The DOJ filing calls into question the extent of former President Donald Trump's cooperation with the investigation and pointed to documents that had been returned on June 3 following a grand jury subpoena.

The filing said that twice as many classified documents had been found during the August 8 search as had been returned on June 3 following a "diligent search" by Trump's custodian of records.

"That the FBI, in a matter of hours, recovered twice as many documents with classification markings as the 'diligent search'; that the former President's counsel and other representatives had weeks to perform calls into serious question the representations made in the June 3 certification and casts doubt on the extent of cooperation in this matter," the DOJ said.

3. No Assertion That Documents Were Declassified

Former President Trump and some of his allies had previously said that the documents at Mar-a-Lago may have been declassified by Trump before he left office. However, the DOJ's filing says there was no assertion that documents retrieved on June 3 had been declassified.

"On June 3, 2022, three FBI agents and a DOJ attorney arrived at the Premises to accept receipt of the materials. In addition to counsel for the former President, another individual was also present as the custodian of records for the former President's post-presidential office," the filing said.

"When producing the documents, neither counsel nor the custodian asserted that the former President had declassified the documents or asserted any claim of executive privilege," the filing went on.

The DOJ added that "counsel handled them in a manner that suggested counsel believed that the documents were classified: the production included a single Redweld envelope, double-wrapped in tape, containing the documents."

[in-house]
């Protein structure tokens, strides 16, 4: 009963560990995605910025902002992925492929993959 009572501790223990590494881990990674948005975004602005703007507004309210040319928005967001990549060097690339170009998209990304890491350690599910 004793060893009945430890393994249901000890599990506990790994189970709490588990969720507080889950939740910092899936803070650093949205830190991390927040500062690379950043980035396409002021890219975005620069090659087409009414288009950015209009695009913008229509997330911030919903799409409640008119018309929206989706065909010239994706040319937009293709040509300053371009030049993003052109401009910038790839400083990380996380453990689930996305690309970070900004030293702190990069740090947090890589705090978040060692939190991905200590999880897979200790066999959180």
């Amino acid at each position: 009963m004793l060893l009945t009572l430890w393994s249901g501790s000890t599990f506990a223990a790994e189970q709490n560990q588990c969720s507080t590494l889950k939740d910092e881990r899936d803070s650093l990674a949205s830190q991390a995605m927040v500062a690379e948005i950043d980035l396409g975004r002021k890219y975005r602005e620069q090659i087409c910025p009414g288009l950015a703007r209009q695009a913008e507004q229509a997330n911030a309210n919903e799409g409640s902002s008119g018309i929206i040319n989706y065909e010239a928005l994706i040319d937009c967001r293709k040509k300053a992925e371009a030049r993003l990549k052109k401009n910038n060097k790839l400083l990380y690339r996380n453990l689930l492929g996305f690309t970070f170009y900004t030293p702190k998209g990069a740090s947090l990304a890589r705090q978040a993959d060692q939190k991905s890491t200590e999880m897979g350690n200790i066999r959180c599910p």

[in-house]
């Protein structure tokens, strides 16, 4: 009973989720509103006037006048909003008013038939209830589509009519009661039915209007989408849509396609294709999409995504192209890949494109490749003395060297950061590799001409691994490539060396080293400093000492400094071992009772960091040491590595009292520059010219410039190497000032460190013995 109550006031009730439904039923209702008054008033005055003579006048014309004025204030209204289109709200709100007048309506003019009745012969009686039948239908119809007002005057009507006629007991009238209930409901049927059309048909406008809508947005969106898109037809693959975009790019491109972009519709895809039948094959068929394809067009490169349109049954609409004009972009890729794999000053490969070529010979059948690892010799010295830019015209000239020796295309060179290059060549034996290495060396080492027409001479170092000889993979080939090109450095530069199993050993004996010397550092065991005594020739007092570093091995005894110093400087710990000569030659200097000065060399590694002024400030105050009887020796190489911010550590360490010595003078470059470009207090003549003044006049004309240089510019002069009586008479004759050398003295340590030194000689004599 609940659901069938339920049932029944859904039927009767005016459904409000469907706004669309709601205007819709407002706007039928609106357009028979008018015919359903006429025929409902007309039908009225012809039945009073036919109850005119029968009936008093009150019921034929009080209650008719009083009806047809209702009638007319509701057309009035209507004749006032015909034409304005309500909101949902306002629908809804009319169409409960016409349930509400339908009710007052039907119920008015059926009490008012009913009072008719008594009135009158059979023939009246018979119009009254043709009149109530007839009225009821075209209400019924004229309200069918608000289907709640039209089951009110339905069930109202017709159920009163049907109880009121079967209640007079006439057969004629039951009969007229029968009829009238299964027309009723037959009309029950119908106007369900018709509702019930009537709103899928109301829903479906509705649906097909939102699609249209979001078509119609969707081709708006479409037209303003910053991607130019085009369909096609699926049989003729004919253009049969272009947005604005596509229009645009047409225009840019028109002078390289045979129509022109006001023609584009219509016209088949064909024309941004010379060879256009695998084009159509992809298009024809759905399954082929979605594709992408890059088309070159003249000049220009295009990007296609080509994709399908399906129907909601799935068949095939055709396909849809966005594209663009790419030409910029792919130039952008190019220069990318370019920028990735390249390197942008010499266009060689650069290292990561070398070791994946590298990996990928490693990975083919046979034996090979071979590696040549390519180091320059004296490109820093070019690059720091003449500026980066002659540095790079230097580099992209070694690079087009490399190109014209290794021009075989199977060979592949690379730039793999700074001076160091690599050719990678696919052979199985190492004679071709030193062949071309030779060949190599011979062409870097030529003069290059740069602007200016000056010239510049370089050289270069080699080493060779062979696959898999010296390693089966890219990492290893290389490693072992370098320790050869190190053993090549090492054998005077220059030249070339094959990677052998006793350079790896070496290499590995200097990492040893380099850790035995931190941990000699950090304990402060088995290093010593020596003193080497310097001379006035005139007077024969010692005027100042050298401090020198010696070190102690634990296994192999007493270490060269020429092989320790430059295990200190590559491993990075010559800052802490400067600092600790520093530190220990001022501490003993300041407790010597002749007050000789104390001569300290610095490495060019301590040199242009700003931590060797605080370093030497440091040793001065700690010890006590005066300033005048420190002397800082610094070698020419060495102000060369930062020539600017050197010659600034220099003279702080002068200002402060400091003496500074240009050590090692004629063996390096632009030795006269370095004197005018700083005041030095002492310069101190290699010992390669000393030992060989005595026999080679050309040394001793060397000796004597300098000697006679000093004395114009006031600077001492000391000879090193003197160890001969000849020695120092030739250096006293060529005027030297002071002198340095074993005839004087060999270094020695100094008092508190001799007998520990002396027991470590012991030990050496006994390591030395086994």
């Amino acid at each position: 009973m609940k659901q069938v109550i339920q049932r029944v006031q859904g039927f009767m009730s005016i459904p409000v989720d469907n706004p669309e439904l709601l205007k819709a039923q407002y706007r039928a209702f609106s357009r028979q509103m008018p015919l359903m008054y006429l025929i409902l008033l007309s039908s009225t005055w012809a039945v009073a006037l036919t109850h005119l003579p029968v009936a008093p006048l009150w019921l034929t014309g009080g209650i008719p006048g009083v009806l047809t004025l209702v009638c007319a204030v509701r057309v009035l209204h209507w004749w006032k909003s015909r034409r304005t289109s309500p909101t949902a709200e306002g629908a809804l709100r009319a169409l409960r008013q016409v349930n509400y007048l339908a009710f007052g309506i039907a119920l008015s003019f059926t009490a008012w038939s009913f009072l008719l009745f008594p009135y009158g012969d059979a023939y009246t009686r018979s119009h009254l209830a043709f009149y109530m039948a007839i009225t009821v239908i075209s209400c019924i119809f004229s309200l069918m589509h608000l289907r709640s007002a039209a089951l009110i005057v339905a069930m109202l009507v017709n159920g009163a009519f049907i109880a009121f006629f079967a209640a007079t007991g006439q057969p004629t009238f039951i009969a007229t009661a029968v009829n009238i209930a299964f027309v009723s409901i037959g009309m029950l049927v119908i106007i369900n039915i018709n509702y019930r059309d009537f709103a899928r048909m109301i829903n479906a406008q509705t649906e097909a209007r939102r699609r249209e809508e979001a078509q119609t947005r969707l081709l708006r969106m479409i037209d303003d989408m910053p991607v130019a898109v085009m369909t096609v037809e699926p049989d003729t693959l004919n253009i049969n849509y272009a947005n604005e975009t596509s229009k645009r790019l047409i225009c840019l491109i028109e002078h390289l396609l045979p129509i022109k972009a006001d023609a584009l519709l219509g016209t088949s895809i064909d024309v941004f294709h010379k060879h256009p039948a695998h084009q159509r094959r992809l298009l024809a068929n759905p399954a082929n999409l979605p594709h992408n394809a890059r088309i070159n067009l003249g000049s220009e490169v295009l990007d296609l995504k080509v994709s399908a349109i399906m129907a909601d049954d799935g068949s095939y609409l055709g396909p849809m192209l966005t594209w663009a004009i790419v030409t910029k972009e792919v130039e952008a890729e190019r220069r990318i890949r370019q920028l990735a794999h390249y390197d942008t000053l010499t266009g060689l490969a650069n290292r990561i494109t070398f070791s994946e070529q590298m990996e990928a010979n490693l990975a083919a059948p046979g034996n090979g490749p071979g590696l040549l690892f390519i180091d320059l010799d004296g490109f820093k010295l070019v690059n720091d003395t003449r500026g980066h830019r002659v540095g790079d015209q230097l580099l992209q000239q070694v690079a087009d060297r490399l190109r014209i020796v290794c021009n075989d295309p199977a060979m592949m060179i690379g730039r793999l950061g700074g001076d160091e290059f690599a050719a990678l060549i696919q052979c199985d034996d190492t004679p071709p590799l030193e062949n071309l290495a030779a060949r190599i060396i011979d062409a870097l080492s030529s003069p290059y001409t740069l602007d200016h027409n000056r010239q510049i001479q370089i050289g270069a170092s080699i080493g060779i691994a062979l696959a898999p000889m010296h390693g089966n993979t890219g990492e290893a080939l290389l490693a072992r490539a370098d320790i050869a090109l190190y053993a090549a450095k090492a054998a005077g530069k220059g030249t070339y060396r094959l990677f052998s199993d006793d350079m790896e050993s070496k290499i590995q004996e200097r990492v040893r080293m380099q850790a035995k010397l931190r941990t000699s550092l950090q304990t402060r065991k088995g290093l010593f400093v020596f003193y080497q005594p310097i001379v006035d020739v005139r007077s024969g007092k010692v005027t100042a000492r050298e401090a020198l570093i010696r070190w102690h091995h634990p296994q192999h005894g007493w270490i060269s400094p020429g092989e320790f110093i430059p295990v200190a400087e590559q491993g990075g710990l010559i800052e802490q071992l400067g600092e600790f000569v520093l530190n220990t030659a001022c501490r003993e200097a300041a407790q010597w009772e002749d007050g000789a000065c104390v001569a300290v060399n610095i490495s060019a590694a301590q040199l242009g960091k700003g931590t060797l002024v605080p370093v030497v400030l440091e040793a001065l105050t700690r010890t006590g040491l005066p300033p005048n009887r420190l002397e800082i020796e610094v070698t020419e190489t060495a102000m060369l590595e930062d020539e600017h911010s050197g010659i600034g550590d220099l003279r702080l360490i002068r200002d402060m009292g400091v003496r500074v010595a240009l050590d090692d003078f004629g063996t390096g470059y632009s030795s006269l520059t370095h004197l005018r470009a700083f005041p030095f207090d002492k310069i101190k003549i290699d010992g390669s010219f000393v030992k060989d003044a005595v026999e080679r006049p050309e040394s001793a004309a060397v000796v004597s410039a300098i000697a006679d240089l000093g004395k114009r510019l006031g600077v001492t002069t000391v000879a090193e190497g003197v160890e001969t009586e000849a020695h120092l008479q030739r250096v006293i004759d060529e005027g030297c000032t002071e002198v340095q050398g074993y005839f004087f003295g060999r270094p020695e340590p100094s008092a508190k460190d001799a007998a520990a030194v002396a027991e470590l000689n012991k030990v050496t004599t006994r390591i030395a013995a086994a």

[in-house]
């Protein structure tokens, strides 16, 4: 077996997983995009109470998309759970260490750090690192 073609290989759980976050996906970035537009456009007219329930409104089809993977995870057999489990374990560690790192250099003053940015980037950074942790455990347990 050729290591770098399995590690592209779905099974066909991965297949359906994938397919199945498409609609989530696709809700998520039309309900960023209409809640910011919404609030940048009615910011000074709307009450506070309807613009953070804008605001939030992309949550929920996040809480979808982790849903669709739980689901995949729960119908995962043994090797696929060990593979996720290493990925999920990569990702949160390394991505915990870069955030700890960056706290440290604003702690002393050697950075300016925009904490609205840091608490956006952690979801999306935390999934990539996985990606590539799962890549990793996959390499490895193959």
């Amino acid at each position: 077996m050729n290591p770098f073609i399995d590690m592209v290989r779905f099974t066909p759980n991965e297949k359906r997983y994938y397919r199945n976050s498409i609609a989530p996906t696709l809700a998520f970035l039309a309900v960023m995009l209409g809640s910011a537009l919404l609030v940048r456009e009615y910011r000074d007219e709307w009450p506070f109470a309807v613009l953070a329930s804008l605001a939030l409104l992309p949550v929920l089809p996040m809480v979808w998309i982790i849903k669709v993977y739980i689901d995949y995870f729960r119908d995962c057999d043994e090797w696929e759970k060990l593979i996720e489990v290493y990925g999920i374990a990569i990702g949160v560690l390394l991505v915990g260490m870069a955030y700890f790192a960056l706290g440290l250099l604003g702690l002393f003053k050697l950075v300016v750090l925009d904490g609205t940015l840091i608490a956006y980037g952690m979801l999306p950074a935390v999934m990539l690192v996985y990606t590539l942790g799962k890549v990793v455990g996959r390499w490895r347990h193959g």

4. Records 'Do Not Belong' to Trump

As part of its argument against the appointment of a special master, the DOJ filing said that the documents at the center of the probe don't belong to the former president, so he lacks "standing." It added that Trump would suffer "no injury" if he's not granted one.

"As an initial matter, the former President lacks standing to seek judicial relief or oversight as to Presidential records because those records do not belong to him. The Presidential Records Act makes clear that '[t]he United States' has 'complete ownership, possession, and control" of them,'" the filing said.

"Plaintiff is not likely to succeed on the merits; he will suffer no injury absent an injunction—let alone an irreparable injury; and the harms to the government and the public would far outweigh any benefit to Plaintiff," the filing added.

5. Special Master Could Impede Investigation

The DOJ filing argues that Trump lacks standing and that a special master is unnecessary but also that appointing a special master would impede the ongoing investigation.

The filing pointed out that "the government's privilege review team has already identified any materials potentially subject to attorney-client privilege" and the investigative team has reviewed materials not segregated by that review.

Appointing a special master "would do little or nothing to protect any legitimate interests that Plaintiff may have while impeding the government's ongoing criminal investigation, as well as the Intelligence Community's review of potential risks to national security that may have resulted from the improper storage of the seized materials."

Per Cannon's order, Trump must file his response to the DOJ by 8 p.m. ET Wednesday, ahead of Thursday's scheduled hearing to consider his request for a special master.